Cedric Stephens | Securing income through insurance | Business

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Investment Week recently reported that nearly half of new do-it-yourself investors in the UK are unaware that losing money is a potential investment risk, new research conducted for the Financial Conduct Authority, FCA, a body of non-banking regulation, revealed.

‘Understanding Self-Directed Investors’, produced by BritainThinks for the FCA, found that 45% of self-directed investors, defined as those ‘who make investment decisions on their own account…without a financial adviser’, do not see “losing money” as a potential investment risk.

Some policyholders are surprised to learn that the risks covered by insurance are limited. Coverage rarely protects them from financial loss when the insured event occurs. My awareness of insurance operations, coupled with current events, predictably led me to ask about a different type of loss associated with damage to insured property. Business owners, banks, corporate executives, and even insurance professionals are often unaware of this.

Today’s article will focus on the loss of production capacity – or revenue – following property damage in the context of last August’s fire at Jamalco’s Halse Hall plant in Clarendon. Jamalco mines bauxite and refines it into alumina, which is exported from the port of Rocky Point. The bauxite mining and alumina production company is a joint venture between General Alumina Jamaica Limited, a member of the Noble Group; and Clarendon Alumina Production Limited, a company owned by the Jamaican government.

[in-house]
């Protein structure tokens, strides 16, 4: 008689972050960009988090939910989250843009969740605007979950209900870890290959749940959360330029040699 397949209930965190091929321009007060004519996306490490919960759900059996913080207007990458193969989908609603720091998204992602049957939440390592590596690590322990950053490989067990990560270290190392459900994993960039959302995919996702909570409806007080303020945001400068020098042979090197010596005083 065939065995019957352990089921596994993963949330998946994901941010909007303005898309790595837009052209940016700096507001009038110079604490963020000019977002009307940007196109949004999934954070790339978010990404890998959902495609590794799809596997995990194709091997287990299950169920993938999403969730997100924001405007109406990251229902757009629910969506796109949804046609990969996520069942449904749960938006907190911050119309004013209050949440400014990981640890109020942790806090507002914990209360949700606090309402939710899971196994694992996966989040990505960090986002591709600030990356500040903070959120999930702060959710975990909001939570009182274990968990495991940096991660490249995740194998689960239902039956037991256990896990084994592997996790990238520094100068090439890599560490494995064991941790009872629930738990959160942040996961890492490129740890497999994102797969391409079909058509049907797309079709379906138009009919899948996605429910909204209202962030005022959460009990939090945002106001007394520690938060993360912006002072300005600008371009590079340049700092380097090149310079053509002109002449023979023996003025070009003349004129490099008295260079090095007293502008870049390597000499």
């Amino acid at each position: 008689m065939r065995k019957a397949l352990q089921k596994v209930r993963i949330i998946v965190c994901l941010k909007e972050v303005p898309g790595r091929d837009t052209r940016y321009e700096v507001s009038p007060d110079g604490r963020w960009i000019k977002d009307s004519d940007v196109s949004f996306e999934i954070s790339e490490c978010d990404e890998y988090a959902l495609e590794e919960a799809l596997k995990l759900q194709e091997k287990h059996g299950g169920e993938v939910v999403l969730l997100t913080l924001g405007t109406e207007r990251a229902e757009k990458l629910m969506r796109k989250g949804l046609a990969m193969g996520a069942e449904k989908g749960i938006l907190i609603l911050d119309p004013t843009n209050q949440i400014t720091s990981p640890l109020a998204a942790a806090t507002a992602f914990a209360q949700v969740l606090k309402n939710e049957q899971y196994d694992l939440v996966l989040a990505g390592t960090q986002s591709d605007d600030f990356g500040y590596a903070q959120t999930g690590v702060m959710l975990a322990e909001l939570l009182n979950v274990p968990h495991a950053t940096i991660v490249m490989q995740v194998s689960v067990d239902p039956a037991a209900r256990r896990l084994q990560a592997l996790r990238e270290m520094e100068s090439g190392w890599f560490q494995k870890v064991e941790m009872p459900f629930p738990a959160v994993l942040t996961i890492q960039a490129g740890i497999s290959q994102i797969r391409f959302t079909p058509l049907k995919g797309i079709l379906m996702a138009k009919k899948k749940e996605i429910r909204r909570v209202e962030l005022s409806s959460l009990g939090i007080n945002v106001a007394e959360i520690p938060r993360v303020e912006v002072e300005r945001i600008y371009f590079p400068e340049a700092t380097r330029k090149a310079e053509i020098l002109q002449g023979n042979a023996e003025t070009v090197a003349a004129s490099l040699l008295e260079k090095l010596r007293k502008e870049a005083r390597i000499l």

Jamalco’s insurance arrangements are not managed in the same way as those of a typical public company. They are, I assume, lumped into the global insurance structure of the Noble Group, for contractual and economic reasons. And they are, I suspect, excluded from government rules on public insurance procurement. Notwithstanding these issues, the effectiveness of Jamalco’s insurance coverage against last August’s fire is a matter of public interest.

Last Wednesday Gleaner said the company maximized its fire insurance claim. It was a surprising observation given the revelation that the subject of the fire is not expected to be rebuilt and refitted with facilities and equipment until 2024. This headline was this newspaper’s interpretation of the Finance Minister’s statement, Dr. Nigel Clarke, in Parliament. He said a “claim was made for the policy’s total limit of US$250 million on Jamalco’s fire insurance.”

The incident occurred in the power plant, which acts as the engine of the plant. A company press release last year said “the plant produces electricity, compressed air and steam for the refining operations.”

Temporary repairs are currently underway to facilitate the resumption of alumina production to 50% capacity by June. Mining operations are expected to begin “in the weeks leading up to alumina production” and full production should be reached by September.

Imagined insurance structure

Jamalco is part of the Noble Group, which operates in 50 countries. It is assumed that the property damage and business interruption (income loss) insurance arrangements for this entity are a subset of the overall Noble Group insurance program.

1. Losses resulting from physical damage to assets caused by fire and consequent loss of profit (income) are insured, subject to a maximum of US$250 million. It is unclear how much of the US$250 million applies to property damage and how much to lost profits.